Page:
After dark, Puerton del Carmen has several lively lounge and cocktail style bars and nightclubs, especially around Avenida de las Playas

Neighbouring Costa Teguise, meanwhile, is centred around the sandy beach of Las Cucharas that is noted as one of the island’s best locations for windsurfing. Although more compact than Puerto del Carmen, access is easy due to this stretch of sand being completely flat.

Playa Blanca, on the southern tip of Lanzarote, boasts a promenade and pedestrian-only high street together with a good choice of bars and restaurants in the Marina Rubicon area.

Playa Blanca is also only a few miles from Papagayo, home to the Natural Park of Los Ajaches that contains five untouched, unserviced, sparsely populated stretches of fine golden sand separated by cliffs.

Lanzarote fact: The island had volcanic eruptions for six years from 1730 to 1736 and a smaller one in 1824. Although Lanzarote’s volcanoes are now dormant, you can feel the heat under the surface at Timanfaya National Park.

La Palma

In the west of the Canaries, La Palma is a hidden gem.

By far the greenest of all the islands, La Palma is characterised by rainforests in the north and desert landscapes in the south where volcanic craters are common.

The Caldera de Taburiente National Park is at the heart of the island, containing an 8km wide canyon that’s surrounded by walls of rock.

Despite lacking the number of sandy beaches that other islands in the Canaries enjoy, tourist destinations include capital city Santa Cruz de La Palma, Puerto Naos on the west coast, which has a crescent-shaped beach packed with black sand together with amazing sunsets, and Los Cancajos on the east coast.

La Palma fact: In the town of Tijarafe, there is a statue celebrating the dexterity of shepherds who once navigated La Palma’s volcanic valleys and forested ravines on foot.

Black sand beaches consist of lava ash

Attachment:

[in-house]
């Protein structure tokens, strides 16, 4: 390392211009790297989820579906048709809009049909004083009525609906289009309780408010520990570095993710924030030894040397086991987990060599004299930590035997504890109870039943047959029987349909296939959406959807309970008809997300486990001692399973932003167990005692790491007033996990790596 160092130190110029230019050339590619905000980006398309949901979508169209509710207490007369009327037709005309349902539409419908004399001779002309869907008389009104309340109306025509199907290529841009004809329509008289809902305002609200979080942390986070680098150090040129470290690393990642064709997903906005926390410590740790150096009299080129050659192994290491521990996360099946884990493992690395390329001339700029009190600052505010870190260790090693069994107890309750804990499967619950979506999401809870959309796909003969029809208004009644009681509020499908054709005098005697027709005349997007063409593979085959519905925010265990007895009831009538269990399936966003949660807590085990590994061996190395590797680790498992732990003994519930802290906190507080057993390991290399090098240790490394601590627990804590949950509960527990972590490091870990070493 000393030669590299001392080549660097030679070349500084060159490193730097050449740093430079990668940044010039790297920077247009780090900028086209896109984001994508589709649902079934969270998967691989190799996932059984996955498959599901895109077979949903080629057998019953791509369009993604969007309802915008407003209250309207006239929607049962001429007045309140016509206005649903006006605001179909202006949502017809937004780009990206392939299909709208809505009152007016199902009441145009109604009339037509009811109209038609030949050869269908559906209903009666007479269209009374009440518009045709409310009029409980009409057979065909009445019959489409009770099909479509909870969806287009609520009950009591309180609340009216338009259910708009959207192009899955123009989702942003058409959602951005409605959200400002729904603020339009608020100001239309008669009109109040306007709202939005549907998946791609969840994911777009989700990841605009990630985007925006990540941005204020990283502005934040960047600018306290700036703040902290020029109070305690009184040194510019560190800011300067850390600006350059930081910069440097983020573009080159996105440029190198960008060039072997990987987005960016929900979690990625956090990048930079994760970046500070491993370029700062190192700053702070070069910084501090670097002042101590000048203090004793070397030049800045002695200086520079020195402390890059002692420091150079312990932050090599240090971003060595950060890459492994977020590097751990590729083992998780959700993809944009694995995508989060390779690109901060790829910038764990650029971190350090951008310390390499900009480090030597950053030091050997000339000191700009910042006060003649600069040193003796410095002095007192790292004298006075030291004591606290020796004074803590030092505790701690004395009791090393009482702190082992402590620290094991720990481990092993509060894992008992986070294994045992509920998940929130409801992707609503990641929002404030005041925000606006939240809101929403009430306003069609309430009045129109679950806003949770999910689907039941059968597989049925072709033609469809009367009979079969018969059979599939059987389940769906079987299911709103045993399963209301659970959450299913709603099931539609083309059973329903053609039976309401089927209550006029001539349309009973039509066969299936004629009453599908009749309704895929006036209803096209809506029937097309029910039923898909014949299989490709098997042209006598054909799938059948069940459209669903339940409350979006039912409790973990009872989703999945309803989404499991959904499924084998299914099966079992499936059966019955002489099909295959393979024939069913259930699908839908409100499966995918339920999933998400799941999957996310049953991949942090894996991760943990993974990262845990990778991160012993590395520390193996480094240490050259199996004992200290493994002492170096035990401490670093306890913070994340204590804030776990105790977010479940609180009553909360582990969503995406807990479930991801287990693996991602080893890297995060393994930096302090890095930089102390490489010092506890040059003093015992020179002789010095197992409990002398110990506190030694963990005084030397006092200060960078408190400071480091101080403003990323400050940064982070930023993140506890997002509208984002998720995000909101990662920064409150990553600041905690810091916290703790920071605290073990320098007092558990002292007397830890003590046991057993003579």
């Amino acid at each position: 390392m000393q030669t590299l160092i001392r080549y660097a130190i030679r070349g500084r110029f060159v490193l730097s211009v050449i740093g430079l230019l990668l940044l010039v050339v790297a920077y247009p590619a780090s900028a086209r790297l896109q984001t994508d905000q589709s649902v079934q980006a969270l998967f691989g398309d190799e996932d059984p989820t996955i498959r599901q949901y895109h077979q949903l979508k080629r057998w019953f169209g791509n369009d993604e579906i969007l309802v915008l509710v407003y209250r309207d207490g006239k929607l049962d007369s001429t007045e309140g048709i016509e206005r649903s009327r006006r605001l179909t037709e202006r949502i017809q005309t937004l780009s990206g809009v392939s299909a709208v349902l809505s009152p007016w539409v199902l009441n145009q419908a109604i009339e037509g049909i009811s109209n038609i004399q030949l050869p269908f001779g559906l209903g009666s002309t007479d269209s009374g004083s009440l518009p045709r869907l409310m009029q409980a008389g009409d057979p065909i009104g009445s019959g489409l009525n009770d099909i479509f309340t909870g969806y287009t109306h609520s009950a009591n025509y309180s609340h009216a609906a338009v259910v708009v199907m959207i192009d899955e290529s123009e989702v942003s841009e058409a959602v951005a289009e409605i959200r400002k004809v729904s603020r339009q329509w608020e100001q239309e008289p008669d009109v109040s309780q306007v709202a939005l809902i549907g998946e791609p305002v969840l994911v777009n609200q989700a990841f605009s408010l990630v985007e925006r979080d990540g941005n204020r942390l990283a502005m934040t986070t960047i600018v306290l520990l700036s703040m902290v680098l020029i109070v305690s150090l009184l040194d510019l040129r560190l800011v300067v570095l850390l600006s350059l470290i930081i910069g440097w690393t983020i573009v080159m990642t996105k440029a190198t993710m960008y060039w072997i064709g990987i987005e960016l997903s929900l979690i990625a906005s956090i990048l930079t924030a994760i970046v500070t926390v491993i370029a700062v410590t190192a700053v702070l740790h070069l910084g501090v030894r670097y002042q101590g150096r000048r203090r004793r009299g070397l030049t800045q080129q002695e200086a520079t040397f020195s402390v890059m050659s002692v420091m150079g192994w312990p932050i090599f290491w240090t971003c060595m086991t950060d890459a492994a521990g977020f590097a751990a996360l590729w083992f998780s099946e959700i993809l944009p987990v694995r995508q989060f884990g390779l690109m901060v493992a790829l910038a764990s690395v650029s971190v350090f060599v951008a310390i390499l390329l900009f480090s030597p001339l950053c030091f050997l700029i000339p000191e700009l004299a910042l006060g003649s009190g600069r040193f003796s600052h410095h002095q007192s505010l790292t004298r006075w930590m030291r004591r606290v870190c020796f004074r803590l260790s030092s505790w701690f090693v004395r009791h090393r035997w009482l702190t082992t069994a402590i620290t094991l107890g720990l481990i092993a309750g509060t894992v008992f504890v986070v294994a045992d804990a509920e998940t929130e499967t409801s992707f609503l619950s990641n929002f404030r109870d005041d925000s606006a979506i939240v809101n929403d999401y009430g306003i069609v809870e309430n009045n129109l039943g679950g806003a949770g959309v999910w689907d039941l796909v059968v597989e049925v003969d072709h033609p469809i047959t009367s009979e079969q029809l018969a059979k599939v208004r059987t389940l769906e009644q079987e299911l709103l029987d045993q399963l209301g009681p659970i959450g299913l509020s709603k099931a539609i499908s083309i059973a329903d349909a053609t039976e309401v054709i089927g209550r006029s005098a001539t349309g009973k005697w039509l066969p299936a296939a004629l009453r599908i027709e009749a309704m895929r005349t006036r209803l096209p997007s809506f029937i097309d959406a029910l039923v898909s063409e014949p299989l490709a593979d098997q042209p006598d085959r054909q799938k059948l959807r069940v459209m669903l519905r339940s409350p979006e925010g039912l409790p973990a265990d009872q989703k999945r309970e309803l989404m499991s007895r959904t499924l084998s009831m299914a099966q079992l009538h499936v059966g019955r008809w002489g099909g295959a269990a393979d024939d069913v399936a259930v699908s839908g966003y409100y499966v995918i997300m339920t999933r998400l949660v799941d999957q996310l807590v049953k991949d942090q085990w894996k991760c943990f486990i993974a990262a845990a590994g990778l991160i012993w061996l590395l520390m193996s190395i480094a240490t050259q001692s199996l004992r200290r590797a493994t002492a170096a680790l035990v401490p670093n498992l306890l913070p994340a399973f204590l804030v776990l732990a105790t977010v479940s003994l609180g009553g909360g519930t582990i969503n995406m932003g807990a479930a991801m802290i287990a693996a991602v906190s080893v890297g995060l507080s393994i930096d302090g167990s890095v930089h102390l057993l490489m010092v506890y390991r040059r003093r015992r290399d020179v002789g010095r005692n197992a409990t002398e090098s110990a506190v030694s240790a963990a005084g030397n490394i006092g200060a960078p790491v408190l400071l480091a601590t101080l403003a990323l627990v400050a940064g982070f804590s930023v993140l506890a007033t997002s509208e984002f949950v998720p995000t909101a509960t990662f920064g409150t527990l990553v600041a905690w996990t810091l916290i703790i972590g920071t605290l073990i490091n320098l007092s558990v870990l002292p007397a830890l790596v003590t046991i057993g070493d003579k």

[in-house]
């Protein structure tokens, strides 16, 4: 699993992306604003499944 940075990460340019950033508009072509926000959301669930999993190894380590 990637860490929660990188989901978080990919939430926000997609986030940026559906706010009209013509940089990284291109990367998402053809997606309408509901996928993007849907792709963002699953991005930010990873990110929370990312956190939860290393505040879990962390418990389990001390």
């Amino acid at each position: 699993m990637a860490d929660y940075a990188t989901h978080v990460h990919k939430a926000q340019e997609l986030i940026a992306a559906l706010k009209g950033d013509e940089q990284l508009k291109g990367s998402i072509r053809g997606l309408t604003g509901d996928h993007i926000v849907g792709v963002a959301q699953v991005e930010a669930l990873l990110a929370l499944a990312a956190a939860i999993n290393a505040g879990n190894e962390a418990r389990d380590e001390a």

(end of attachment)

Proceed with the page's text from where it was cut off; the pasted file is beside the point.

La Gomera

Another of the Canaries which often flies under the tourist radar is La Gomera, mainly due to the fact that it isn’t known for its buzzing nightlife – but for many that’s what makes it so appealing.

With no international airport, visitors must fly to Tenerife and then hop across on the ferry to La Gomera. We promise it’s worth it though, as you’ll get to experience the lush scenery and laidback vibe. Valle Gran Rey, or Valley of the Kings, is the most popular place for holidaymakers to stay, and is made up of traditional towns and villages.

La Gomera fact: Because of the many deep ravines on La Gomera, the inhabitants developed the whistle-language El Silbo, a unique form of communication that has been added to Unesco’s list of conservation-worthy cultural assets.

High rock at sunrise - Roque Argando

El Hierro

The southern and smallest Canary Island of El Hierro is a paradise destination for scuba divers, with its crystal clear, turquoise waters and stunning marine life. However, the coastal scenery is rugged and harsh, with inaccessible cliffs soaring up to 3000 feet up.

Other highlights include the coves of black sand that dot the coastline, and El Golfo, a natural rock formation which resembles an amphitheatre.

For hikers who seek a rich selection of options in a small geographical area, El Hierro is excellent.

The prime route is the end-to-end hike from Tamaduste in the north east to the Orchilla lighthouse in the south west. During its 22-mile course, the GR131 trail climbs to 4,925 feet at the summit of Malpaso.

While most of El Hierro showcases its natural wonders, the town of Valverde takes visitors back in time. Amid centuries-old churches and traditional Canarian architecture, this cobblestone streets lead the way to the town hall, one of the most impressive structures set within a small central square.

Valverde is not the only town where visitors can have a peek at the island’s past. At Pozo de Las Calcosas, the houses built from volcanic rock and thatched roofs showcase the way of living in a bygone era.

Visitors to El Hierro travelling from the UK should beware that the island can only be reached by boat or air from Tenerife or Gran Canaria.

El Hierro fact: The island’s nickname is Meridian Island because for centuries it was the location of the Zero Meridian, the line of longitude marking the most westerly point of the world.

Arch of volcanic rock known as Charco Manso; nearby you can find a fantastic bathing place. Echedo, El Hierro, Canary Islands, Spain. Canon EOS 5D Mark II